A report summarizing the MultilingualWeb workshop in Riga is now available from the MultilingualWeb site. It contains a summary of each session with links to presentation slides and minutes taken during the workshop in Riga. The workshop was a huge success. With the parallel Connecting Europe Facility (CEF) event, it had more than 200 registered participants. See a summary of highlights , and a dedicated report about outreach activities of the supporting EU funded LIDER project . The Workshop was locally organized by Tilde , sponsored by the LIDER project and by Verisign . Learn more about the Internationalization Activity.

In the last 1 1/2 years, the LIDER project has organized several roadmapping events to gather a broad community around the topic of linguistic linked data. In July this year, LIDER will engage with two selected communities. On July 6, the 5th LIDER roadmapping workshop will be held in Rome at Sapienza University of Rome . The topic will be cross-media linked data and the event will provide several high level speakers from the multimedia area. On July 13th LIDER will organize the 6th roadmappping workshopin Munich. The event will be hosted by Siemens and will focus on content analytics and linked data in healthcare and medicine.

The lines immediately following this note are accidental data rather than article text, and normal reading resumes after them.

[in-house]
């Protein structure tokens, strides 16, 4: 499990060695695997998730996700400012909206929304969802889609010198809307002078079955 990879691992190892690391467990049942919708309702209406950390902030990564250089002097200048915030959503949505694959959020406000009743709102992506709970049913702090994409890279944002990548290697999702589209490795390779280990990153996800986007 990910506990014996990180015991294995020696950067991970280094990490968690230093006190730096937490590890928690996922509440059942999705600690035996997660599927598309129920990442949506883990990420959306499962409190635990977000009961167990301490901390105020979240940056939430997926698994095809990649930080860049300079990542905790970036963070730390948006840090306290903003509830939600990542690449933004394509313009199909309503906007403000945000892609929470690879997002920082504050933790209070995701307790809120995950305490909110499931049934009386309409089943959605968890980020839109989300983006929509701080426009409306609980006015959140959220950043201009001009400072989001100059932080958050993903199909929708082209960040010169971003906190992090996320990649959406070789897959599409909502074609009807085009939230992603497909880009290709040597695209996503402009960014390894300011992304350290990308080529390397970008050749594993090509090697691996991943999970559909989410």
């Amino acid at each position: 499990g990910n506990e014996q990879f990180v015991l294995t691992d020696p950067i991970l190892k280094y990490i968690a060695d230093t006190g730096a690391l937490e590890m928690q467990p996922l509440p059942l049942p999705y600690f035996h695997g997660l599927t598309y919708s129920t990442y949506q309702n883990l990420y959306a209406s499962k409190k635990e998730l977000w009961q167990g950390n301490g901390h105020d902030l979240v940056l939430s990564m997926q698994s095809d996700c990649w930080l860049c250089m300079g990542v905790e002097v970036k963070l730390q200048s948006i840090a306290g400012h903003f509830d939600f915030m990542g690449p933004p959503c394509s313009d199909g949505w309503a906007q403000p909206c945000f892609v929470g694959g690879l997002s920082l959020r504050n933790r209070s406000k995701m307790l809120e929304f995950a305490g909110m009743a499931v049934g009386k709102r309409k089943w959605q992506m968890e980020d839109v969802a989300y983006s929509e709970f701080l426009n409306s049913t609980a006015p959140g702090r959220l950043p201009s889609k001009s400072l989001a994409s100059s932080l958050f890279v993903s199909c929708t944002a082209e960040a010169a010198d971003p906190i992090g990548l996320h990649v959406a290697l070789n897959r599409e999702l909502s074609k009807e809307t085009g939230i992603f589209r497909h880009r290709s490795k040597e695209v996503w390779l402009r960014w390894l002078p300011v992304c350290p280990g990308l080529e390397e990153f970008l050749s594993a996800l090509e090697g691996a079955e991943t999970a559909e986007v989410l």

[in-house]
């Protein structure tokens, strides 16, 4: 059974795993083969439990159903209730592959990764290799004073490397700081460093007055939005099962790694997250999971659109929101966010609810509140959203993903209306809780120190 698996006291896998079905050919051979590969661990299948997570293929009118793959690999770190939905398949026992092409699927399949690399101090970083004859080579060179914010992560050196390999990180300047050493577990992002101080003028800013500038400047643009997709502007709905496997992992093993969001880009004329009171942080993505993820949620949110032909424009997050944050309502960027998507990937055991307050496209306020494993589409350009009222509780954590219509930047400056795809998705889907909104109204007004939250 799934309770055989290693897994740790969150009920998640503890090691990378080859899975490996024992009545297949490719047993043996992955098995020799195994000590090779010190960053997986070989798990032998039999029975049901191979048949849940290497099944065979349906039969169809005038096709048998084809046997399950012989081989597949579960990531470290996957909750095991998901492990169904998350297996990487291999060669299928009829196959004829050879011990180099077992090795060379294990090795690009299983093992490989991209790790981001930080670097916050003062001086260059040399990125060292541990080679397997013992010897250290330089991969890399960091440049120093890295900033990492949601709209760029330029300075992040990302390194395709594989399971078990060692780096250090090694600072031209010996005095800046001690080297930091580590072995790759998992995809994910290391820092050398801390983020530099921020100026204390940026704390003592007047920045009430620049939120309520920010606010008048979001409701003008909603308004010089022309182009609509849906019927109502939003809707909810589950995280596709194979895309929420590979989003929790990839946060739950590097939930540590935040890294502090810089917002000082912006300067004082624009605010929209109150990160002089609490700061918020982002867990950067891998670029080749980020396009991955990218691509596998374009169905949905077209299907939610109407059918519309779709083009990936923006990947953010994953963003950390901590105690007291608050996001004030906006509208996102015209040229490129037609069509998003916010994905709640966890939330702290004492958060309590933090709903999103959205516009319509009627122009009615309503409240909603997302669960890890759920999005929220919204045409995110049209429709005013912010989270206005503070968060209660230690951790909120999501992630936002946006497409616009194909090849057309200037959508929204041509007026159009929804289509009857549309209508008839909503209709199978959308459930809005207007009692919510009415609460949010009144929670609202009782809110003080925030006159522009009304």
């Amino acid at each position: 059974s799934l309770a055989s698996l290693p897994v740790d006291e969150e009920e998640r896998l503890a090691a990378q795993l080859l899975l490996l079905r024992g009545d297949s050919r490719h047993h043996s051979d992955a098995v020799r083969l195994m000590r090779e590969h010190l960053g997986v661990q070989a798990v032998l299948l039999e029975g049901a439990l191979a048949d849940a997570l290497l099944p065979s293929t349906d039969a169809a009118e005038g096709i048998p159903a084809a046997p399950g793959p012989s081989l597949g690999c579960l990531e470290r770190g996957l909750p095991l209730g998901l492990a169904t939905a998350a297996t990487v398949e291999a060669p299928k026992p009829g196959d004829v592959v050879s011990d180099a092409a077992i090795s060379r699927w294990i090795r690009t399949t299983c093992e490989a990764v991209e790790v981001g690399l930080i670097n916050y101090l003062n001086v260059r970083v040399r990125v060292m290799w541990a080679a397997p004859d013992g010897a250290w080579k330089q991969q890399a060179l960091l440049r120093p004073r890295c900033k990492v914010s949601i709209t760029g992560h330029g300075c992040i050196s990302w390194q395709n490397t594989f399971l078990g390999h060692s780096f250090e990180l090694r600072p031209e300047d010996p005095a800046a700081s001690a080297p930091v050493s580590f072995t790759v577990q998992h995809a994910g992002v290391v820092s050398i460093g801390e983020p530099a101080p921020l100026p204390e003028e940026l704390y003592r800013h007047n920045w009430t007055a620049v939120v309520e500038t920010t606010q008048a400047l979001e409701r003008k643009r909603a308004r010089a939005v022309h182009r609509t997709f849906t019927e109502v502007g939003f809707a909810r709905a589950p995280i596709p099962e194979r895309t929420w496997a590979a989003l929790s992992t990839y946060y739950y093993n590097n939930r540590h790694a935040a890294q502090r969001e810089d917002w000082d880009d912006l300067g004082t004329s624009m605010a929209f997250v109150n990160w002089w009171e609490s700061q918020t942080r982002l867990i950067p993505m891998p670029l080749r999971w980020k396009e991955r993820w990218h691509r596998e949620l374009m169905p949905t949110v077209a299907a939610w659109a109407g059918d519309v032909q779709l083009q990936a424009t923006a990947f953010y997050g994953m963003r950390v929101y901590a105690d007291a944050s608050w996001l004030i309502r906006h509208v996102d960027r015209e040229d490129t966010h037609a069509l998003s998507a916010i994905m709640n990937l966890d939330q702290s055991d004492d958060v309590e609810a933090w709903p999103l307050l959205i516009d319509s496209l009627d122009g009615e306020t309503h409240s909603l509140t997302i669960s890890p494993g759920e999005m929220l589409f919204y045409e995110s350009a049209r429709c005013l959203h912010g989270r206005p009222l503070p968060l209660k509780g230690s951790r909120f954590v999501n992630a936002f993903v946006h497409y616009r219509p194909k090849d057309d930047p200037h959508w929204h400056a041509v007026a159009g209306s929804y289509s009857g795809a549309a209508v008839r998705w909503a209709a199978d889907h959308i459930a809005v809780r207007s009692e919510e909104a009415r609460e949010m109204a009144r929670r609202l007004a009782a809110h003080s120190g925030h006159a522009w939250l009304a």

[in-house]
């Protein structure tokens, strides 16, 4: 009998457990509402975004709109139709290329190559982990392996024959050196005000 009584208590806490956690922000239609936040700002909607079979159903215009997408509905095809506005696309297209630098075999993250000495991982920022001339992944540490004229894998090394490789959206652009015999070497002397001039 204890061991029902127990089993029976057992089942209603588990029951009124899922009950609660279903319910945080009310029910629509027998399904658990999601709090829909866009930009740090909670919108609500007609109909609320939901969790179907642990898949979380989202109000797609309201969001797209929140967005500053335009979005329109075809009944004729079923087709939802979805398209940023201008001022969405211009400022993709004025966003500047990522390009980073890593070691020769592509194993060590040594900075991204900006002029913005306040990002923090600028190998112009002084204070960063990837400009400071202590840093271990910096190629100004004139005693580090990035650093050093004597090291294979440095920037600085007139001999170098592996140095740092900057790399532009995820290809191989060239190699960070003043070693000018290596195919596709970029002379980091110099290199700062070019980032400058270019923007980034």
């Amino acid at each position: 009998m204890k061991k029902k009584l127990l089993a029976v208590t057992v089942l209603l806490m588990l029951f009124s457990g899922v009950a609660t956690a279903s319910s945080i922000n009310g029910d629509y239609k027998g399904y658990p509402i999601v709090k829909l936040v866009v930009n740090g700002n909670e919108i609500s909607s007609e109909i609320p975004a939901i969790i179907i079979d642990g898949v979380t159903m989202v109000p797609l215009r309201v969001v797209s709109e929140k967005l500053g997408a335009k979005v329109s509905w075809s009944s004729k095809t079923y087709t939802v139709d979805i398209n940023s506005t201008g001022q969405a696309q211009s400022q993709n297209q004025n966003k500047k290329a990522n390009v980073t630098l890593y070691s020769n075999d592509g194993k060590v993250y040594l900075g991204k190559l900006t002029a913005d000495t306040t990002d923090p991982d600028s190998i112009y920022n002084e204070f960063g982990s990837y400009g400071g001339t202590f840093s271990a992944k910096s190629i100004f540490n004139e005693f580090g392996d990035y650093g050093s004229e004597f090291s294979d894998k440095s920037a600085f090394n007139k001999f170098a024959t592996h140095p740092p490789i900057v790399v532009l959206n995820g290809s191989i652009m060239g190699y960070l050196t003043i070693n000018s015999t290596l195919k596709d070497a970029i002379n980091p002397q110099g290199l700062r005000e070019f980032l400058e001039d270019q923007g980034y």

For both workshops participation is limited. If you are interested in the Rome event please contact Tiziano Flati , for Munich please contact Philipp Cimiano.

Version 8.0 of the Unicode Standard is now available. It includes 41 new emoji characters (including five modifiers for diversity), 5,771 new ideographs for Chinese, Japanese, and Korean, the new Georgian lari currency symbol, and 86 lowercase Cherokee syllables. It also adds letters to existing scripts to support Arwi (the Tamil language written in the Arabic script), the Ik language in Uganda, Kulango in the Côte d’Ivoire, and other languages of Africa. In total, this version adds 7,716 new characters and six new scripts. For full details on Version 8.0, see Unicode 8.0.